Thus the MapReduce framework transforms a list of (key, value) pairs into a list of values. This behavior is different from the functional programming map and reduce combination, which accepts a list of arbitrary values and returns one single value that combines all the values returned by map.
It is necessary but not sufficient to have implementations of the map and reduce abstractions in order to implement MapReduce. Furthermore effective implementations of MapReduce require a distributed file system to connect the processes performing the Map and Reduce phases.

Example
The canonical example application of MapReduce is a process to count the appearances of each different word in a set of documents:
map(String name, String document):
// key: document name
// value: document contents
for each word w in document:
EmitIntermediate(w, 1);

reduce(String word, Iterator partialCounts):
// key: a word
// values: a list of aggregated partial counts
int result = 0;
for each v in partialCounts:
result += ParseInt(v);
Emit(result);

Here, each document is split in words, and each word is counted initially with a “1” value by the Map function, using the word as the result key. The framework puts together all the pairs with the same key and feeds them to the same call to Reduce, thus this function just needs to sum all of its input values to find the total appearances of that word.

Dataflow
The frozen part of the MapReduce framework is a large distributed sort. The hot spots, which the application defines, are:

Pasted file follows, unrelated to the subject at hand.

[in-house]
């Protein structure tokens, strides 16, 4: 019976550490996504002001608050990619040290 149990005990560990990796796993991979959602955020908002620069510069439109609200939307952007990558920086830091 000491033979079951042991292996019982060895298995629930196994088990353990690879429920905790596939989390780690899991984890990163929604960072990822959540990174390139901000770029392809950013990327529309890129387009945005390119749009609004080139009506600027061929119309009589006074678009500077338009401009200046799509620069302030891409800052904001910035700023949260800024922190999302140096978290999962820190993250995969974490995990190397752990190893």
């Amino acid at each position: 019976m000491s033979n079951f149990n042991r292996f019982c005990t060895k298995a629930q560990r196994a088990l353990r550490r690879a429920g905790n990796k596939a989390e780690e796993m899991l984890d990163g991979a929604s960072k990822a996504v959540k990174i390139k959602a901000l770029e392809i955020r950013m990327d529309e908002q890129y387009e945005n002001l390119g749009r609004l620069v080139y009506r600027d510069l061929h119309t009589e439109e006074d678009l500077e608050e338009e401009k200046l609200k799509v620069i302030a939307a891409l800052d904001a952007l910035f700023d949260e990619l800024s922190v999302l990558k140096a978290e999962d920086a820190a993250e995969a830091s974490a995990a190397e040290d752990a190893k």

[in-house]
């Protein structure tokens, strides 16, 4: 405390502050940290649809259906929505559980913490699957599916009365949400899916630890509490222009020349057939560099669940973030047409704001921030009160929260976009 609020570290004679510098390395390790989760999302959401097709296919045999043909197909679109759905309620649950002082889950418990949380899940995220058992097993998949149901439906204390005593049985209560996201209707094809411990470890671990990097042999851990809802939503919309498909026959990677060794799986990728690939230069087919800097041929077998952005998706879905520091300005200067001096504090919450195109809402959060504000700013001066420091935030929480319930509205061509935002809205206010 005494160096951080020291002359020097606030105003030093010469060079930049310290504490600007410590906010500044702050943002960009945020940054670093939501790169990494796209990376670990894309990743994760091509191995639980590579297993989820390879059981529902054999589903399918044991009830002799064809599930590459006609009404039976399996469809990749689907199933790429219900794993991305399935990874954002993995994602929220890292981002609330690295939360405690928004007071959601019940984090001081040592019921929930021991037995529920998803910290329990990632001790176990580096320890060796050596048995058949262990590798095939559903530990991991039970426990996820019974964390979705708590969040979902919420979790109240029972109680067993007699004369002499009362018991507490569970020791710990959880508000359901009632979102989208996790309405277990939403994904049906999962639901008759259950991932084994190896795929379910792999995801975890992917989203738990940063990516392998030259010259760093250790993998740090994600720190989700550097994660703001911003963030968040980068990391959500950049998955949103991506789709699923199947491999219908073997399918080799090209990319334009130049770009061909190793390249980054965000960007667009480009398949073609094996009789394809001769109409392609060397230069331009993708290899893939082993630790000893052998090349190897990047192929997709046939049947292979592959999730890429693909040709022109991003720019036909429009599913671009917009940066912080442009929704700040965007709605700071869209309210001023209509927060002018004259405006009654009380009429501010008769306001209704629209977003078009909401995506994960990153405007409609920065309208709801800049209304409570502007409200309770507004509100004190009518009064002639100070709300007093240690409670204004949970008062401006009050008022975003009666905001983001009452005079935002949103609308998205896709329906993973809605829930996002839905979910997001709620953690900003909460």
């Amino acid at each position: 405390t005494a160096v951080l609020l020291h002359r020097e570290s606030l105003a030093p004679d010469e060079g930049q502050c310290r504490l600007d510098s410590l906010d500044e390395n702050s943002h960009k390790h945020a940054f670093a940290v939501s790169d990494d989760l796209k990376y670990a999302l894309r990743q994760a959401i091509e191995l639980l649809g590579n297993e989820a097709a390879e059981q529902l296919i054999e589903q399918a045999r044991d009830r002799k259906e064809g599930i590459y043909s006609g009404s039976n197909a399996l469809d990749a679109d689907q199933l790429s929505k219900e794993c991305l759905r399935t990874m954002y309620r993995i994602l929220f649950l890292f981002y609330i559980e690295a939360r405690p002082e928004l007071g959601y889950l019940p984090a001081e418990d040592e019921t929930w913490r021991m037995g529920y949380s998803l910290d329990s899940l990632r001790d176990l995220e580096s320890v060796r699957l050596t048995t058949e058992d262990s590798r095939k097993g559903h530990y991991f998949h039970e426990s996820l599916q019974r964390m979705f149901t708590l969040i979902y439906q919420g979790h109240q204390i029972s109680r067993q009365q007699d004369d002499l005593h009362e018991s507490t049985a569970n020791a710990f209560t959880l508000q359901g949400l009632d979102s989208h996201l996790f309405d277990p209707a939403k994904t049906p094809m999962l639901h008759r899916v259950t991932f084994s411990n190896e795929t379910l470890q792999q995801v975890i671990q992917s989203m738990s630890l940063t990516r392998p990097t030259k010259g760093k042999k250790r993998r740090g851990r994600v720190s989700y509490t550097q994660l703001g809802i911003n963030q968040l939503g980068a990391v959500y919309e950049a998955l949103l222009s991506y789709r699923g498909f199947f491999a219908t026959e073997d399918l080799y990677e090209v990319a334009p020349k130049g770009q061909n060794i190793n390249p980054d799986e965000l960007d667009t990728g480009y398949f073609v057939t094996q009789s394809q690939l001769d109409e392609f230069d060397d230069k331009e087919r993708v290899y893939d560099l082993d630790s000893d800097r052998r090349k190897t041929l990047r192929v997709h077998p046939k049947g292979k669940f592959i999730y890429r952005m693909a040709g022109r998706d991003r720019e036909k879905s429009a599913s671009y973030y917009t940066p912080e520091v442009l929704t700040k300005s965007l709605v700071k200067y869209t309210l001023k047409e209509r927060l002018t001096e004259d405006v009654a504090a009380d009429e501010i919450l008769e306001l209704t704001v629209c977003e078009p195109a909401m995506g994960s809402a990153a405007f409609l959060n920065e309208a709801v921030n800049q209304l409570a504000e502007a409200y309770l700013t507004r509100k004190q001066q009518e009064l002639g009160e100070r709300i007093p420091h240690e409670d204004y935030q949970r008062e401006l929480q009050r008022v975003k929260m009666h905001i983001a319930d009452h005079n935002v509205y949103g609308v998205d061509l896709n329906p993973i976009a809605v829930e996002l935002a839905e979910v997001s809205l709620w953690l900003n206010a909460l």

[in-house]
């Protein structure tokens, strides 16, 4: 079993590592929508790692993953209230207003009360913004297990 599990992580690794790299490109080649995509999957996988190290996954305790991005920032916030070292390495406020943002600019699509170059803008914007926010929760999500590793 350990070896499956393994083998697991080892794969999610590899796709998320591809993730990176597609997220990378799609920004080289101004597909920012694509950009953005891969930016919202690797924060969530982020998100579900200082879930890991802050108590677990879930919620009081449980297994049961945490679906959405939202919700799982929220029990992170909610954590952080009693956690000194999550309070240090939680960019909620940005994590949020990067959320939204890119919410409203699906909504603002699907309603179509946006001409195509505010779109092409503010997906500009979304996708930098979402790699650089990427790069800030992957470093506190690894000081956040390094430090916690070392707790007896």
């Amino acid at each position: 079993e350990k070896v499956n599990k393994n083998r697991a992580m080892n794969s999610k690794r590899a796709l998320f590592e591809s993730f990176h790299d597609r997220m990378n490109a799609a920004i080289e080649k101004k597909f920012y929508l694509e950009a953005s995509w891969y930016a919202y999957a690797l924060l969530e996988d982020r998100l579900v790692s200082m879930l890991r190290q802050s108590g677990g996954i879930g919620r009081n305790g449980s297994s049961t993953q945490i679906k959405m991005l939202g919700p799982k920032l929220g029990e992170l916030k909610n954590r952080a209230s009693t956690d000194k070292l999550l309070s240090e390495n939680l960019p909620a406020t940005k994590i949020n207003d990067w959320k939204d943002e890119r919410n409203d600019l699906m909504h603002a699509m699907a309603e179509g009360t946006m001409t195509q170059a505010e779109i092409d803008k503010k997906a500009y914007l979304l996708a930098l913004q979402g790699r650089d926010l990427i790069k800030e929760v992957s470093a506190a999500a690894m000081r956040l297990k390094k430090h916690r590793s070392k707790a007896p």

* an input reader
* a Map function
* a partition function
* a compare function
* a Reduce function
* an output writer
Input reader
The input reader divides the input into 16MB to 128MB splits and the framework assigns one split to each Map function. The input reader reads data from stable storage (typically a distributed file system like Google File System) and generates key/value pairs.
A common example will read a directory full of text files and return each line as a record.
Map function
Each Map function takes a series of key/value pairs, processes each, and generates zero or more output key/value pairs. The input and output types of the map can be (and often are) different from each other.
If the application is doing a word count, the map function would break the line into words and output the word as the key and “1” as the value.
Partition function
The output of all of the maps is allocated to particular reduces by the application’s partition function. The partition function is given the key and the number of reduces and returns the index of the desired reduce.
A typical default is to hash the key and modulo the number of reduces.
Comparison function
The input for each reduce is pulled from the machine where the map ran and sorted using the application’s comparison function.
Reduce function
The framework calls the application’s reduce function once for each unique key in the sorted order. The reduce can iterate through the values that are associated with that key and output 0 or more key/value pairs.